At The Verge, we recognize that great design is about paying attention to the details. Here we call out just one thing, a design element we appreciate on the cars we test drive that is brilliant, simple, or a mere marvel.
When I drove the Rolls-Royce Dawn, I was smitten by many of its fine details: cashmere headlining, lambswool floor mats, the retractable Spirit of the Ecstasy adorning the hood. But if I had to pick to one element that gives this cabriolet a stately presence, it’s the British brand’s choice to include doors hinged at the rear that swing out in a dramatic flourish. Rolls-Royce calls the distinctive design choice “the coach door.” But I prefer the iconic pop cultural terminology: the suicide door.
When you pull up in a Dawn, it’s clear, you are no mere UberX passenger. From the interior, you pull the thin handle with a gentle nudge, and the heavy door swings out at dramatic, yet measured angle. It’s a delicate exercise in firm but subtle craftsmanship, and shows off the company’s exemplary craftsmanship. As the door gradually swings, you get a peek of the sidewalk, which allows you pause to straighten your skirt or smooth your sport coat. It is in the studied design execution that Rolls-Royce shines: the handle itself is light to the touch and though the door is substantial, it doesn’t fly out in a manner that causes you to stumble and scrape the curb. In other words, in this architecture, Rolls-Royce has perfected the effortless departure.
Because you are in a Rolls-Royce, it’s likely that you are being chauffeured, and you may never even touch a door handle. The driver or the valet will hold your door open, taking hold of the gleaming stainless steel exterior handle centered below the exterior mirrors and the edge of the windshield. The handles are actually worth noting — elongated, thick, and shaped in the form language of late art deco sculpture. Rolls-Royce says that 80 percent of the panels on the Dawn are original to the car, so placement of the doors accentuates the seamless and smooth A pillar. The handles draw your eyes to the center but taper neatly into the rear quarters and onward to the high wheel haunches. Because of the position of the door, it’s almost as if your driver is forced to step aside and make way for you in the exercise of opening it. Once completely open, there’s no awkward shifting or hoisting yourself out. You swivel, rise, and exit. When you show up in the Rolls-Royce Dawn, the suicide doors swing open and you have arrived.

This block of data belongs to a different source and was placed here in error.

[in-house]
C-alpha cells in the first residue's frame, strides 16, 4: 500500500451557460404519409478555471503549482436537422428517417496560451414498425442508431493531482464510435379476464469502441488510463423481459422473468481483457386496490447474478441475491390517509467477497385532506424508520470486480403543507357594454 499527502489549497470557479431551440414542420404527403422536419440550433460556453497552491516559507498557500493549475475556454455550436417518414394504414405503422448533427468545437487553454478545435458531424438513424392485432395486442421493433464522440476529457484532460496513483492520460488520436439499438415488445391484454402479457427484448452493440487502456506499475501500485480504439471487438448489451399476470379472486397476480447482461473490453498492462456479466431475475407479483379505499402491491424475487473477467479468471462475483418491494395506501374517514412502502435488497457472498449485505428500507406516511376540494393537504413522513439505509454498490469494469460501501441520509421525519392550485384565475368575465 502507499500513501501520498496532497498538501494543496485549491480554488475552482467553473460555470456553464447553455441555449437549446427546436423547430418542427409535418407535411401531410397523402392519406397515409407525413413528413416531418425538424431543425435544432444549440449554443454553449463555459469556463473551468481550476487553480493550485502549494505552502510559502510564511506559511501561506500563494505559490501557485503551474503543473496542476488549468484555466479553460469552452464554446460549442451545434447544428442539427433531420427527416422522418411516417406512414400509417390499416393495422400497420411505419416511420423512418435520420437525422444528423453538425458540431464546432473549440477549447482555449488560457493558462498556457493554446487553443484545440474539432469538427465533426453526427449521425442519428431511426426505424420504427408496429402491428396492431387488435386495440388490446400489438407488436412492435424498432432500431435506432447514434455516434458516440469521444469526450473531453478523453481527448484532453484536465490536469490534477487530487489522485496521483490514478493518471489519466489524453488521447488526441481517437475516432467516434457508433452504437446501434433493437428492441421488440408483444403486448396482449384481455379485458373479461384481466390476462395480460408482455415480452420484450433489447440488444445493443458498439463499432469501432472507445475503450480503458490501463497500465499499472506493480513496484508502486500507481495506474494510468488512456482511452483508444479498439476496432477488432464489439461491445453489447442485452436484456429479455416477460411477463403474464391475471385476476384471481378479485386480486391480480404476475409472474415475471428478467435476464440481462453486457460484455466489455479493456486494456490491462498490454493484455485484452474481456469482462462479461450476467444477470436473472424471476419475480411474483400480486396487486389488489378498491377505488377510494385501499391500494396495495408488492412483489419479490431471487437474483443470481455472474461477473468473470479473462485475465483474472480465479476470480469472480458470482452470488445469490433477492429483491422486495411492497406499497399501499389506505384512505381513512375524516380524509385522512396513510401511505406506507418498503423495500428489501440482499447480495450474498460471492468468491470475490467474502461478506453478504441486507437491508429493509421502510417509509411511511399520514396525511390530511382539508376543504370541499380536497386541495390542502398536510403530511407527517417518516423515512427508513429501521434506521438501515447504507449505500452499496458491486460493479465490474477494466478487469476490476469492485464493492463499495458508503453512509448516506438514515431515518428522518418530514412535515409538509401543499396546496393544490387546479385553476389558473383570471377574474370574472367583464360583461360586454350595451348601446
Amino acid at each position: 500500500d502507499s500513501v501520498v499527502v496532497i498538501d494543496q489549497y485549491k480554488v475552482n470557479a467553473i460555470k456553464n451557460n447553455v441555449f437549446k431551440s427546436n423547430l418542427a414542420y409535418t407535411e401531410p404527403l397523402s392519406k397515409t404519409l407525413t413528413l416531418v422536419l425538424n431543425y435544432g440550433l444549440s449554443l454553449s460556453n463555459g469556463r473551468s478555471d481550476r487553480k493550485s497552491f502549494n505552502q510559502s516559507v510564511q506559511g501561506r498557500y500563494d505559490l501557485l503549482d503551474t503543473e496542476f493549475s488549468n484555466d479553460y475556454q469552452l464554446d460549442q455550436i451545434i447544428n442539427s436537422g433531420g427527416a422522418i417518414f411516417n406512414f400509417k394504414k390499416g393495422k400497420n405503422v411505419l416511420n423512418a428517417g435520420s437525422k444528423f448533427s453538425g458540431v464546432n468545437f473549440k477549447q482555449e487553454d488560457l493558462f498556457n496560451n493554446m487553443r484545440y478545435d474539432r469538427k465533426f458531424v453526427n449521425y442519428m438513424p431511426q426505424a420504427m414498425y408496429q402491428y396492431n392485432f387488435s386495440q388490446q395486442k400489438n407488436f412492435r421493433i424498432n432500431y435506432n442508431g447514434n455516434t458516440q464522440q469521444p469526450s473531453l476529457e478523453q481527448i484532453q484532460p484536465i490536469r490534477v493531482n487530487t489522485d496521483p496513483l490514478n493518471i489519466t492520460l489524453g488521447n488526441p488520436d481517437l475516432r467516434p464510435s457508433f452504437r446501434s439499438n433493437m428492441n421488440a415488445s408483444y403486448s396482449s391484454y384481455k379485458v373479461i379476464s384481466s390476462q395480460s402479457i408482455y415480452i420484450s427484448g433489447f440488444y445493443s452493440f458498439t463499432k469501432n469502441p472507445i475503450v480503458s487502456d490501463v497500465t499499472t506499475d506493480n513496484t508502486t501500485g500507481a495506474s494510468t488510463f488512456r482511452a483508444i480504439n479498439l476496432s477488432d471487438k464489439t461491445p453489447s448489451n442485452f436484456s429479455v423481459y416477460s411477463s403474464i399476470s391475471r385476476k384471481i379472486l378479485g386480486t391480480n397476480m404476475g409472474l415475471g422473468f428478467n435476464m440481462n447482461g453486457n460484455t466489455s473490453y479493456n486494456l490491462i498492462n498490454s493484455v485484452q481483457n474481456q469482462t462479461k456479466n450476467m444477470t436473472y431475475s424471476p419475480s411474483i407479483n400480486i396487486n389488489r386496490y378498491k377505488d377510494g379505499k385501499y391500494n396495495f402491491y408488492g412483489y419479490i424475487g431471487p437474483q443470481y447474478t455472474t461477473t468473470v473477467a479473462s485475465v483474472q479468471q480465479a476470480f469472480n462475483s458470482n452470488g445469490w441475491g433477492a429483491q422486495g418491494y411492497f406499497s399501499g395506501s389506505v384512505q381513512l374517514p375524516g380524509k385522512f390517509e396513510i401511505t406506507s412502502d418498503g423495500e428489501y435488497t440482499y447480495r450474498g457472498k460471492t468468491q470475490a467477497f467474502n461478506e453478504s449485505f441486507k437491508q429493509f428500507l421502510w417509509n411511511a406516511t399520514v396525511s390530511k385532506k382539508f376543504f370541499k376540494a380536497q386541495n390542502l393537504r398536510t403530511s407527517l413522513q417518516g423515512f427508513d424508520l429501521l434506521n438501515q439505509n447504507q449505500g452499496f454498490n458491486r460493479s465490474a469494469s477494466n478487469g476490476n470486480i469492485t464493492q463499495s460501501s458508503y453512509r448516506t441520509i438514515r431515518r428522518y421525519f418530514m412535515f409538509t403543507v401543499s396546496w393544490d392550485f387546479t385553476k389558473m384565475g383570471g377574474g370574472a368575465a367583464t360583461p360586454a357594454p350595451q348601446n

It’s understandable that Rolls-Royce and other carmakers continue to resist the pop cultural slang reference to this age old, yet distinctive feature. A current debate rages on over minimizing the taking one’s life, fueled by the Netflix drama 13 Reasons Why. We’ve moved beyond the punk rock era when it was in vogue to name your band after the act of self-harm (see Suicide Machines and Suicidal Tendencies) and films like Heathers that made suicide satiric folly. It was only last year that the Marvel-inspired Suicide Squad hit the big screen. But as Jim Kocs reported for the classic car insurance company Hagerty, car companies always avoided this term in official press materials. “To be clear, no carmaker has ever called rear-hinged doors “suicide doors.” That would have been, well, marketing suicide. As car buffs, though, we love latching on to such pieces of jargon.”